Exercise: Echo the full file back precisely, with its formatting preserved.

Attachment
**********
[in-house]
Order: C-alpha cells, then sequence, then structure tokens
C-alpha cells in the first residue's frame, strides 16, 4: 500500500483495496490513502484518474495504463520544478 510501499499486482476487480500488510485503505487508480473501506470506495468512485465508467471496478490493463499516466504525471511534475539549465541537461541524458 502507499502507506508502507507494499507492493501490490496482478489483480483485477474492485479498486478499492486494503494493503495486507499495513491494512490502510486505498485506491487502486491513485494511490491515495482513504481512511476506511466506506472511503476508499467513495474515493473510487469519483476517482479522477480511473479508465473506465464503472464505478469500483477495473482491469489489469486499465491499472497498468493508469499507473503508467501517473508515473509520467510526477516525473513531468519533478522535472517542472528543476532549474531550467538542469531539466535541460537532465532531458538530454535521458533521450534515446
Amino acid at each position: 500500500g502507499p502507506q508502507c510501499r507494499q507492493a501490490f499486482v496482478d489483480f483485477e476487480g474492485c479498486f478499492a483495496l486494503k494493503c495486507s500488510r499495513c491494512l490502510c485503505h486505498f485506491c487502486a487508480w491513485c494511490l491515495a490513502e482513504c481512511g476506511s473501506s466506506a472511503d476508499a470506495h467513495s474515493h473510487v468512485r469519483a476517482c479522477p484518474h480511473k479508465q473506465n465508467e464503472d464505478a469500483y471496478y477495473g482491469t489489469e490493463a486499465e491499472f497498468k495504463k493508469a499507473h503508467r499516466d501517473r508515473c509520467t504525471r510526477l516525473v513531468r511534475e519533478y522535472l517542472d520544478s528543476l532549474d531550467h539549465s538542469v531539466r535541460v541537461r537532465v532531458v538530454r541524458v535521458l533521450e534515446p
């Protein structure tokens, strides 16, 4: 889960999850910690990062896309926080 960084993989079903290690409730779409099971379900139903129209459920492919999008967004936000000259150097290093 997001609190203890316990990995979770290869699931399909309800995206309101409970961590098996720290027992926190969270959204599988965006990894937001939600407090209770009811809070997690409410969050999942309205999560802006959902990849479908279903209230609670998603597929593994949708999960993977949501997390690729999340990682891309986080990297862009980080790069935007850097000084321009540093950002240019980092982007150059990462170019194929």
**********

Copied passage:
[in-house]
Order: C-alpha cells, then sequence, then structure tokens
C-alpha cells in the first residue's frame, strides 16, 4: 500500500483495496490513502484518474495504463520544478 510501499499486482476487480500488510485503505487508480473501506470506495468512485465508467471496478490493463499516466504525471511534475539549465541537461541524458 502507499502507506508502507507494499507492493501490490496482478489483480483485477474492485479498486478499492486494503494493503495486507499495513491494512490502510486505498485506491487502486491513485494511490491515495482513504481512511476506511466506506472511503476508499467513495474515493473510487469519483476517482479522477480511473479508465473506465464503472464505478469500483477495473482491469489489469486499465491499472497498468493508469499507473503508467501517473508515473509520467510526477516525473513531468519533478522535472517542472528543476532549474531550467538542469531539466535541460537532465532531458538530454535521458533521450534515446
Amino acid at each position: 500500500g502507499p502507506q508502507c510501499r507494499q507492493a501490490f499486482v496482478d489483480f483485477e476487480g474492485c479498486f478499492a483495496l486494503k494493503c495486507s500488510r499495513c491494512l490502510c485503505h486505498f485506491c487502486a487508480w491513485c494511490l491515495a490513502e482513504c481512511g476506511s473501506s466506506a472511503d476508499a470506495h467513495s474515493h473510487v468512485r469519483a476517482c479522477p484518474h480511473k479508465q473506465n465508467e464503472d464505478a469500483y471496478y477495473g482491469t489489469e490493463a486499465e491499472f497498468k495504463k493508469a499507473h503508467r499516466d501517473r508515473c509520467t504525471r510526477l516525473v513531468r511534475e519533478y522535472l517542472d520544478s528543476l532549474d531550467h539549465s538542469v531539466r535541460v541537461r537532465v532531458v538530454r541524458v535521458l533521450e534515446p
């Protein structure tokens, strides 16, 4: 889960999850910690990062896309926080 960084993989079903290690409730779409099971379900139903129209459920492919999008967004936000000259150097290093 997001609190203890316990990995979770290869699931399909309800995206309101409970961590098996720290027992926190969270959204599988965006990894937001939600407090209770009811809070997690409410969050999942309205999560802006959902990849479908279903209230609670998603597929593994949708999960993977949501997390690729999340990682891309986080990297862009980080790069935007850097000084321009540093950002240019980092982007150059990462170019194929």